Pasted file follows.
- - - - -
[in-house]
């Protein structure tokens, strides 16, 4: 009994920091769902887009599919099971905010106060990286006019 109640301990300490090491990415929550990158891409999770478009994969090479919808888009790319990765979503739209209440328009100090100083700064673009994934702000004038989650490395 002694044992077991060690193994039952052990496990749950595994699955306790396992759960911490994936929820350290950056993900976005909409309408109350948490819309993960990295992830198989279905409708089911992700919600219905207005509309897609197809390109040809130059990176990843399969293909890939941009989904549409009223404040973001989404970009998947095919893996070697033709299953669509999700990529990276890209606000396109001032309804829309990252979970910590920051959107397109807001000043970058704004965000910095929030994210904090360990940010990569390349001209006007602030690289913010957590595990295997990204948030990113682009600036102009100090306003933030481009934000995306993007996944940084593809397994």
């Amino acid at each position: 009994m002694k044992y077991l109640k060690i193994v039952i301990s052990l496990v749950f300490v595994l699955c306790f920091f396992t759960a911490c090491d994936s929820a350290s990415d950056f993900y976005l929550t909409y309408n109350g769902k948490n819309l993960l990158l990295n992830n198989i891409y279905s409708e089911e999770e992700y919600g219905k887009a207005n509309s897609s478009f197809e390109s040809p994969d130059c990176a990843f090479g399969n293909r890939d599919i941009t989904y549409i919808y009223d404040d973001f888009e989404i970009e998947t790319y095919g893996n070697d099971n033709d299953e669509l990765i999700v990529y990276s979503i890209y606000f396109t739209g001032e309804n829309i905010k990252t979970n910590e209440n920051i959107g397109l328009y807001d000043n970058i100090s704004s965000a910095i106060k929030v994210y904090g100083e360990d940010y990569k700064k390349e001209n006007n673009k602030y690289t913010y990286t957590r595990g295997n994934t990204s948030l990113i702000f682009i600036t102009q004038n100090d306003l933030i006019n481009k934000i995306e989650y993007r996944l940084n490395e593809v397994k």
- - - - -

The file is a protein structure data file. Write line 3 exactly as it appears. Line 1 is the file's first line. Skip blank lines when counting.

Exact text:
């Amino acid at each position: 009994m002694k044992y077991l109640k060690i193994v039952i301990s052990l496990v749950f300490v595994l699955c306790f920091f396992t759960a911490c090491d994936s929820a350290s990415d950056f993900y976005l929550t909409y309408n109350g769902k948490n819309l993960l990158l990295n992830n198989i891409y279905s409708e089911e999770e992700y919600g219905k887009a207005n509309s897609s478009f197809e390109s040809p994969d130059c990176a990843f090479g399969n293909r890939d599919i941009t989904y549409i919808y009223d404040d973001f888009e989404i970009e998947t790319y095919g893996n070697d099971n033709d299953e669509l990765i999700v990529y990276s979503i890209y606000f396109t739209g001032e309804n829309i905010k990252t979970n910590e209440n920051i959107g397109l328009y807001d000043n970058i100090s704004s965000a910095i106060k929030v994210y904090g100083e360990d940010y990569k700064k390349e001209n006007n673009k602030y690289t913010y990286t957590r595990g295997n994934t990204s948030l990113i702000f682009i600036t102009q004038n100090d306003l933030i006019n481009k934000i995306e989650y993007r996944l940084n490395e593809v397994k």